What, if any, are the mechanisms for joining third parties to ongoing proceedings and/or consolidating two sets of proceedings?
Litigation & Dispute Resolution
Anyone who can make it probable to the court that a dispute matter at issue has an impact on his or her legal rights or obligations may intervene in a court proceeding.
The rules on consolidation are complex and there are several ways in which two or more court proceedings can be consolidated, some of which are mandatory. Mandatory consolidations are normally applied if the same claimant initiates more than one court proceeding against the same defendant or if one or more claimants initiate proceedings against one or more defendants, if, under all these circumstances, the claims are based on essentially the same legal ground (e.g. the same contract or negligent act). The most common reason for consolidation in other situations is that a consolidation would benefit the handling of the court proceedings, but this type of consolidation is not mandatory. Court proceedings may also be separated for the same reason at a later stage.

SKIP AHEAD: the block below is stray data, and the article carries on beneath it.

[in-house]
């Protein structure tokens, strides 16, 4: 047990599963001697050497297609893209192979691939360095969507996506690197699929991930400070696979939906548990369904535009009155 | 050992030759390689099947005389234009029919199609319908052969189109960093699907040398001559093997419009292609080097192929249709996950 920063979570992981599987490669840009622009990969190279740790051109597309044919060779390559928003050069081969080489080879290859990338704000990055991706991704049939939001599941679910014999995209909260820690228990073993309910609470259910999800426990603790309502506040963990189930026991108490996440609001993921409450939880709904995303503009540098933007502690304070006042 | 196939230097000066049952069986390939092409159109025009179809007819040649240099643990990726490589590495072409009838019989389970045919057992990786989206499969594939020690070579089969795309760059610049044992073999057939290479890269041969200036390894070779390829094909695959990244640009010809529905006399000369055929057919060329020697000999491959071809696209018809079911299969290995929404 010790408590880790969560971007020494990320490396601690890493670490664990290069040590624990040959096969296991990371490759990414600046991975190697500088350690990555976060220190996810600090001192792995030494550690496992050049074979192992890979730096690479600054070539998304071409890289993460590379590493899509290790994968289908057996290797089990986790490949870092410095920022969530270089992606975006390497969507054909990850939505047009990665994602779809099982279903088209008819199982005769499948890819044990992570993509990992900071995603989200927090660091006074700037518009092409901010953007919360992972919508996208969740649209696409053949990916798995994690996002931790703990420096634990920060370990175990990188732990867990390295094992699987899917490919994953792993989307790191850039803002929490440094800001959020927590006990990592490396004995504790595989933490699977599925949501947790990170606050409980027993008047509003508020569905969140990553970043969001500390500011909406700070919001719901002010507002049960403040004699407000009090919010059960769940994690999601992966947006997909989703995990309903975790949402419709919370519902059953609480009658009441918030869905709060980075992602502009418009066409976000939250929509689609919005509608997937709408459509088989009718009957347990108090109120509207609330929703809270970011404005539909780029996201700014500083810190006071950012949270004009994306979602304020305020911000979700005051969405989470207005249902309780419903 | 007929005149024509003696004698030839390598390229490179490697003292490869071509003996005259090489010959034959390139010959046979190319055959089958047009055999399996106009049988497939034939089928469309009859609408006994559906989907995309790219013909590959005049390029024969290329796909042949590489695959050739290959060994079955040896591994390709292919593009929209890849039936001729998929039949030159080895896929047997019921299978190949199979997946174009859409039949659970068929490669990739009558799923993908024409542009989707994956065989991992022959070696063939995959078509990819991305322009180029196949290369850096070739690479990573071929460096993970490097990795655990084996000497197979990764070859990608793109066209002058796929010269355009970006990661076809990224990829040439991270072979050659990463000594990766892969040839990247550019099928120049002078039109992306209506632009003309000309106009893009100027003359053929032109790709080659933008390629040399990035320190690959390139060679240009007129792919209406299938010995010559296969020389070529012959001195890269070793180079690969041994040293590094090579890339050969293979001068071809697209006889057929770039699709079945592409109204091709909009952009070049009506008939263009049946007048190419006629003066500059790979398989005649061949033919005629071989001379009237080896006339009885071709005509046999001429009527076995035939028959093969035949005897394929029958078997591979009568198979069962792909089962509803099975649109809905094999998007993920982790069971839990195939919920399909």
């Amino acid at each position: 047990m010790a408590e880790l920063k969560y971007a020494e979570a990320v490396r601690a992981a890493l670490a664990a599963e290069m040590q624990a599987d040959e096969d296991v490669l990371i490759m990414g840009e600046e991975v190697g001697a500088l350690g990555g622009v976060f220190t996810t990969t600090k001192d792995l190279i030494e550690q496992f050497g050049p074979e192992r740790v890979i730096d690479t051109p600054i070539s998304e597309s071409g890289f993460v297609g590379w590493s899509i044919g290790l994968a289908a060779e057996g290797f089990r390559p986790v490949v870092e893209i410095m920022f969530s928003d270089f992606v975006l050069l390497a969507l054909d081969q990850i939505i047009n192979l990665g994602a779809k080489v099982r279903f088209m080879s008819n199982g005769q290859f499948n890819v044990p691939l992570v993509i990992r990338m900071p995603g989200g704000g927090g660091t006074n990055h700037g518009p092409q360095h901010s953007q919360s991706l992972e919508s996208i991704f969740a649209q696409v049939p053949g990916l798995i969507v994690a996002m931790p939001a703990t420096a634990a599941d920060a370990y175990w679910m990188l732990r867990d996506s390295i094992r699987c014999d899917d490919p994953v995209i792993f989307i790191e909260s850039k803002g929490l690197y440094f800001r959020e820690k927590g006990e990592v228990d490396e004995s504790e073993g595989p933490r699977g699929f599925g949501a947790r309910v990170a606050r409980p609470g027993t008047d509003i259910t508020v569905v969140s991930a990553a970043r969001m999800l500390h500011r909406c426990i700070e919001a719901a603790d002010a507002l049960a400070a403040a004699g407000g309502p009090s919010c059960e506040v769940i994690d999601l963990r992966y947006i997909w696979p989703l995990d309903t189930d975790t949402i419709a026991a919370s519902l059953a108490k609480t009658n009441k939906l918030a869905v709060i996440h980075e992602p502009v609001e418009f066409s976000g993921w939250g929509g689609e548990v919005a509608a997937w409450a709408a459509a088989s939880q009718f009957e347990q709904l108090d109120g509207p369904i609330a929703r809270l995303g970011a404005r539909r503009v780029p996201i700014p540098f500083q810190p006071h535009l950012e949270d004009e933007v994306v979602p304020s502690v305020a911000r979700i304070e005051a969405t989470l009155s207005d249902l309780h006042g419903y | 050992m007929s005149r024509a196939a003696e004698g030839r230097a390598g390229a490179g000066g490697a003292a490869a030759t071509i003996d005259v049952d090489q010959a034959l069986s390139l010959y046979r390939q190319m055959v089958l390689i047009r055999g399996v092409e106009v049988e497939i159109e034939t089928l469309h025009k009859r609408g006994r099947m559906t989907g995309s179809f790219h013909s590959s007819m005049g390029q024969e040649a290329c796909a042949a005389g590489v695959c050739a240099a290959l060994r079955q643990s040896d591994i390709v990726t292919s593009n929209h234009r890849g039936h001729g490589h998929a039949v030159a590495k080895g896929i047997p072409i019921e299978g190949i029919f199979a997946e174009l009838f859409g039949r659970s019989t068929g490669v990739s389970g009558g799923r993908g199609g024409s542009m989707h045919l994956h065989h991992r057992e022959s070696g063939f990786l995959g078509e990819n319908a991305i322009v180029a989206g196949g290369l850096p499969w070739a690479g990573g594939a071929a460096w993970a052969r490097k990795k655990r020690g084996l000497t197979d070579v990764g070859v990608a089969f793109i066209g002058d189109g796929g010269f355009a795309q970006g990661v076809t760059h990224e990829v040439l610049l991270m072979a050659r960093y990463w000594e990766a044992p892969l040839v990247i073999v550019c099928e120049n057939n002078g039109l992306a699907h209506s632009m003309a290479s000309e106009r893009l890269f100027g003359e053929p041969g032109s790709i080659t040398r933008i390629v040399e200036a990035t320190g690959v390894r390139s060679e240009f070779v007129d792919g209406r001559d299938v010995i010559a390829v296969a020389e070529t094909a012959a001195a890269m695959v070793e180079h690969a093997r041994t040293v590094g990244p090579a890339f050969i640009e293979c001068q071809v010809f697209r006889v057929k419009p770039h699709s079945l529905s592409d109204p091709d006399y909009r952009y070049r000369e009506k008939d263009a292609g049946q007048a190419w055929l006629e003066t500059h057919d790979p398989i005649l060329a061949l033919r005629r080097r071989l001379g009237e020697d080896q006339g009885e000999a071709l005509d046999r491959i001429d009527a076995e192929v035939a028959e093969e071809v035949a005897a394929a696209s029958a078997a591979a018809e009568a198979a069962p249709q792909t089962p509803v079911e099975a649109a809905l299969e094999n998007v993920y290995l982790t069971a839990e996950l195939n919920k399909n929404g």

The Portuguese Civil Procedural Code foresees mechanisms – incidents – for third parties to join ongoing proceedings, on the side of the plaintiff or the defendant, when certain criteria are met and accepted by the court.
If 2 or more sets of proceedings, even if they are running in different courts, connect in relation to the parties or the matter to be analysed and therefore could be ruled on as if they were one, any of the parties can request their consolidation.
Pursuant to the provisions of the Civil Procedures Law, a plaintiff may request to join to the case a third party which could have been included in the claim at the time of filing it.
A defendant may also request the court to join another party, if he claims that the said joined party has an obligation with regards to the claim.
In addition, any party with an interest may intervene in the action, joining one of the adversaries or seeking judgement for himself with a request linked with the action. However, no intervention is admissible after the court closes or ceases hearing arguments (when the case is adjourned for judgment).
The court may also at its own discretion order to join a third party to a claim for the interests of justice or to reveal the truth.
It is possible to implead defendants, or for parties with an interest to ask to be joined to the proceedings, but both procedures are rare in practice. As a general rule, commercial cases tend to be between one claimant and one defendant. Consolidation of proceedings is generally not possible.